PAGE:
Project ADAM celebrates National Sudden Cardiac Arrest Awareness Month with 62nd life saved
Oct. 12, 2012 College News - October is National Sudden Cardiac Arrest Awareness Month, and on the first day of the month, a 62nd life was saved as a result of Project ADAM, a Children’s Hospital of Wisconsin program that helps schools throughout the nation prepare for and respond to cardiac emergencies. Stuart Berger, MD, Professor of Pediatrics (Cardiology) at the Medical College of Wisconsin, is Medical Director of the program.
Project ADAM™ (Automated Defibrillators in Adam’s Memory) was founded at Children’s Hospital in 1999 and has affiliates in eight other states, including Alabama, Illinois, Florida, Georgia, Pennsylvania, Tennessee, Texas and Washington. The most recent life saved was Hunter Helton, a 14-year-old boy from Knoxville, Tenn., who collapsed Oct. 1 during basketball practice.
Hunter’s school participates in the Project ADAM Tennessee program, which helped the school implement a public access defibrillation program, secure an automated external defibrillator (AED) and educate school leadership on how to use the equipment. He was saved because his coach recognized the symptoms, followed the recommendations of the Project ADAM program, administered CPR and used the AED.
In addition to Hunter, there have been 26 other adolescents and 35 adults saved in schools across the nation in schools served by Project ADAM.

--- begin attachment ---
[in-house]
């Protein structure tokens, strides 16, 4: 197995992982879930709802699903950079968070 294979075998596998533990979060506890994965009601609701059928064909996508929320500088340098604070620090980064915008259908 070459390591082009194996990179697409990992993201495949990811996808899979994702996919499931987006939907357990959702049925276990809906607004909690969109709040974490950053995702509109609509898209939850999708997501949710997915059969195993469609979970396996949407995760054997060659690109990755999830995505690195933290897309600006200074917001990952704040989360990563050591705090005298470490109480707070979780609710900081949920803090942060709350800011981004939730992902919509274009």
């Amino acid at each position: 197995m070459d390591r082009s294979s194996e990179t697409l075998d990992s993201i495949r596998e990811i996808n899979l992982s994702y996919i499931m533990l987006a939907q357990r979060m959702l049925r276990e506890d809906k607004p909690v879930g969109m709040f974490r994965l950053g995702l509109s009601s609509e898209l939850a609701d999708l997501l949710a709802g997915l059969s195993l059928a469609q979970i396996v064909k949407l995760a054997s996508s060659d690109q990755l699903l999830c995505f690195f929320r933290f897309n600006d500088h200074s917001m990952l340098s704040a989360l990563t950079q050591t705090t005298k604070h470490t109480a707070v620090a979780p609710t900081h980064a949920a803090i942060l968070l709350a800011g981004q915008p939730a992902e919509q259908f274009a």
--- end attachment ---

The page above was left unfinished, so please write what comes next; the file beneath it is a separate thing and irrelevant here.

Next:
Sudden cardiac arrest (SCA) is a condition in which the heart suddenly and unexpectedly stops beating. When this occurs, blood stops flowing to the heart and other organs and causes death if not treated within minutes. Fewer than one in 10 victims survive, although research suggests this number could increase to four in 10 if more people understood the need for immediate intervention with CPR and an AED. AEDs read the rhythm of the heart, and, if necessary, shock the heart back into normal rhythm.
“It was very gratifying to see another life was saved as a result of our efforts with Project ADAM,” said Dr. Berger, who is also co-Medical Director of Children’s Hospital of Wisconsin’s Herma Heart Center. “I hope we can use this latest success as a teachable moment during National Sudden Cardiac Arrest Awareness Month for the need to get more AEDs in public places.”
To learn more about free templates, plans, videos, and other resources Project ADAM provides for schools, please visit www.ProjectADAM.com.
Project ADAM was created in honor of Adam Lemel, a 17-year-old Whitefish Bay, Wis., high school student who collapsed and died while playing basketball.